I love how Holland points out on several key points in his book that the arguments used to judge Christianity come from Christianity. You can see that in the quote above. He writes again, “Any condemnation of Christianity as patriarchal and repressive derived from a framework of values that was itself utterly Christian.” What is more, he argues that secularism owes its existence to Christianity. “Secularism is a Christian heresy,” is a profound statement I first read from Vishal Mangalwadi. Holland cannot go so far as to call it a heresy, as he is not arguing for a Christian orthodoxy. But he writes,

“The great claim of what, in 1846, an English newspaper editor first termed ‘secularism’ was to neutrality. Yet this was a conceit. Secularism was not a neutral concept. The very word came trailing incense clouds of meaning that were irrevocably and venerably Christian.”

I write in my first book Back to the Future that, “there is no neutral worldview” Secularism has been masked in neutrality whereas, unmasked, it is a weakened shell of Christianity.

The most exciting point Holland makes . . . exciting because, once again, I learned this first from Vishal, an idea that people, even Christians, struggle to accept. Holland writes,

“That all men had been created equal, and endowed with an inalienable right to life, liberty and the pursuit of happiness, were not remotely self-evident truths. That most Americans believed they were owed less to philosophy than to the Bible: to the assurance given equally to Christians and Jews, to Protestants and Catholics, to Calvinists and Quakers, that every human being was created in God’s image. The truest and ultimate seedbed of the American republic–no matter what some of those who had composed its founding documents might have cared to think–was the book of Genesis.”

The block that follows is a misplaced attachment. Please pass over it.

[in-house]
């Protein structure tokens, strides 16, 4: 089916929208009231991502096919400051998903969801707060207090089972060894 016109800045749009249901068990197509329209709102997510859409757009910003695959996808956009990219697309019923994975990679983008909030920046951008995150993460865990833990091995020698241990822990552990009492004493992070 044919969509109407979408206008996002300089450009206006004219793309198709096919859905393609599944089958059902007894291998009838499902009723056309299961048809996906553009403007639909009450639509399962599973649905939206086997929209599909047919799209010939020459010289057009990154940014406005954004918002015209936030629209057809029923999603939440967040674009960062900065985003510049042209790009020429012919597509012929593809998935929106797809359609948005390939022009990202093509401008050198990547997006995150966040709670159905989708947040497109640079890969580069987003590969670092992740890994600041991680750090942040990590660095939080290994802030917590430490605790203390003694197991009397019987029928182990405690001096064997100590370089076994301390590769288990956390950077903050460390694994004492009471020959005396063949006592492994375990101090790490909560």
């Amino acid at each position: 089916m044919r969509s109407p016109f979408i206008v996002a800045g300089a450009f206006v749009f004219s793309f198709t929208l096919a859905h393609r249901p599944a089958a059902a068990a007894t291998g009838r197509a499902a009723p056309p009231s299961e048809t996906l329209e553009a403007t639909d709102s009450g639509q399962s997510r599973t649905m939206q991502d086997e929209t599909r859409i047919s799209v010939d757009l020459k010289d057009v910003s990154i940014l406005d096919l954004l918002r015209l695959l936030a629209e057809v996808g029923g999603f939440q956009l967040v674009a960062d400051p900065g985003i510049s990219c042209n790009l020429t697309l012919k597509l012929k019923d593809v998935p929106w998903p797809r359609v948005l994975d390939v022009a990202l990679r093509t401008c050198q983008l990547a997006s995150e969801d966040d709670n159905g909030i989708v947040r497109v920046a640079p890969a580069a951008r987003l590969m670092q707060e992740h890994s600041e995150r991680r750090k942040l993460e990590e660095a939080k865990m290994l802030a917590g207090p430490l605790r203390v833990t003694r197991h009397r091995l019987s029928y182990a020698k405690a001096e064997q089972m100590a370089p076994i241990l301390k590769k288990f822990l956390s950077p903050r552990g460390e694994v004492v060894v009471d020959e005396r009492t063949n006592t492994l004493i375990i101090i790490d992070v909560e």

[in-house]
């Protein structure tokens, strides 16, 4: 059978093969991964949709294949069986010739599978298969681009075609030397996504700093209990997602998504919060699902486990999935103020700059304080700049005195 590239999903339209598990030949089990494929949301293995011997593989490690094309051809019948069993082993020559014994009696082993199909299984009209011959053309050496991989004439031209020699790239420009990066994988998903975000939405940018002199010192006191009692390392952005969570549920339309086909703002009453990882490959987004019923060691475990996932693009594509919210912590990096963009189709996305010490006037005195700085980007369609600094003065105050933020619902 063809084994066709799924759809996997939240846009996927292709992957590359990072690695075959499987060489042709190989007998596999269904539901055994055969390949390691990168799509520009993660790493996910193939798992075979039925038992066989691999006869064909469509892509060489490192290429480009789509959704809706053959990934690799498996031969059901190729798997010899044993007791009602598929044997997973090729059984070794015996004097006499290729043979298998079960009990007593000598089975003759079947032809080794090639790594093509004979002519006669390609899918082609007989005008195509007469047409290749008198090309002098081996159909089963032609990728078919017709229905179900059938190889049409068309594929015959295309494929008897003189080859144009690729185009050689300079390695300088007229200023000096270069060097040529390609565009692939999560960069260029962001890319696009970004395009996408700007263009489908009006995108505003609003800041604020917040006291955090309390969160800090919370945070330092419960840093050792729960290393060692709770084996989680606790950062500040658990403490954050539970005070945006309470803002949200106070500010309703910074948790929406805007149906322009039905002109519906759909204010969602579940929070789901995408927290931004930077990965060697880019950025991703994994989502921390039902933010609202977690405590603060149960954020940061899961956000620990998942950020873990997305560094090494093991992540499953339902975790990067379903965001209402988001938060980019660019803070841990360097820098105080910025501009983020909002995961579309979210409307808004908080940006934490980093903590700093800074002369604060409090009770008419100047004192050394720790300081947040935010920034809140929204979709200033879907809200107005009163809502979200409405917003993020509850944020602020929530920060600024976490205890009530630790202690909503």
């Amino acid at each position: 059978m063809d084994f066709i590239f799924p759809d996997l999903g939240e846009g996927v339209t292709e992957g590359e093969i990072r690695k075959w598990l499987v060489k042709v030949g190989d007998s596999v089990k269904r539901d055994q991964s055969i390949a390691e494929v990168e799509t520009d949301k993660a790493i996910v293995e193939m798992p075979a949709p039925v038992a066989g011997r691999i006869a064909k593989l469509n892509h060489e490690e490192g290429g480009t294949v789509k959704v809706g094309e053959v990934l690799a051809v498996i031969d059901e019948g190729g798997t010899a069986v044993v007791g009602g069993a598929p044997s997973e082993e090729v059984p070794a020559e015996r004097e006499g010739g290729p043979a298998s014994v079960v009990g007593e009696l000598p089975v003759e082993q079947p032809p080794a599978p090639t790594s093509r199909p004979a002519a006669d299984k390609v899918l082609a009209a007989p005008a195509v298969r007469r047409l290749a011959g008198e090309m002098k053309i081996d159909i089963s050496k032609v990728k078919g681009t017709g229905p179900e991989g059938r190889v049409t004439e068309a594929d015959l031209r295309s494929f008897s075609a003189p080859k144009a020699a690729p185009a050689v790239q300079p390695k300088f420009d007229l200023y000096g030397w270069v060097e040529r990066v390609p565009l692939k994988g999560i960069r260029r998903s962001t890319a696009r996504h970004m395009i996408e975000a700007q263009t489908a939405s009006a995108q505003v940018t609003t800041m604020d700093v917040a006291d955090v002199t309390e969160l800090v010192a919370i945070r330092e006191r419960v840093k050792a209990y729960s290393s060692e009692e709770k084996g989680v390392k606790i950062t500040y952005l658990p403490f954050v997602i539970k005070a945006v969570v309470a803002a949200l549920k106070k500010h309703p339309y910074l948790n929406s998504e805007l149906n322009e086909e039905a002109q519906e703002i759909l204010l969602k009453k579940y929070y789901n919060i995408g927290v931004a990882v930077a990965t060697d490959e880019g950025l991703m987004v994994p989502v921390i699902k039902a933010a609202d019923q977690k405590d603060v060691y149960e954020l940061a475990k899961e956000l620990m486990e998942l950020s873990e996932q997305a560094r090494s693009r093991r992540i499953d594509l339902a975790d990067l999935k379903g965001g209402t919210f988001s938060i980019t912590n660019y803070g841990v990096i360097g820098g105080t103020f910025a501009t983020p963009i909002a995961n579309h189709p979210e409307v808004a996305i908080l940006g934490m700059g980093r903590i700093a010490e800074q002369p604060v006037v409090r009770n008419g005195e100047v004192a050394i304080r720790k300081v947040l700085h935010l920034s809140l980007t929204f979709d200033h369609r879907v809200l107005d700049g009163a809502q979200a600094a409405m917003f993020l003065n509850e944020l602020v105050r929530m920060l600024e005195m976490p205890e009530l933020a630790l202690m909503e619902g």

Reading The Book that Made Your World, you will learn that Jefferson first penned that these truths were ‘sacred’ – not self-evident. The amending came from Benjamin Franklin who thought the term self-evident more palatable. The word choice made a worldview difference. The HBO series John Adams based on David McCullough’s book depicts this scene in the writing of the Declaration of Independence.

It is in this sense that America is a Christian nation. We may be the home to people of many different religions, but our infrastructure, culture, way of life, is Christian. Even our freedom of religion is Christian. It is because we are Christian that we are the home of practitioners of other religions. Europe, despite its empty churches, to paraphrase Holland, is also Christian. Christianity reached to India, Africa, and the Middle East. In fact, Holland shows how Protestantism changed Islam. There is little left on earth that Christianity has not impacted to some degree.

Holland got a great deal right in his history. I disagreed with some points about Paul and some modern cultural topics, but that is to be expected as I come from the worldview where the Bible is true truth and not myth. Holland wrote justly about Christianity – he did not spare its vices nor its virtues.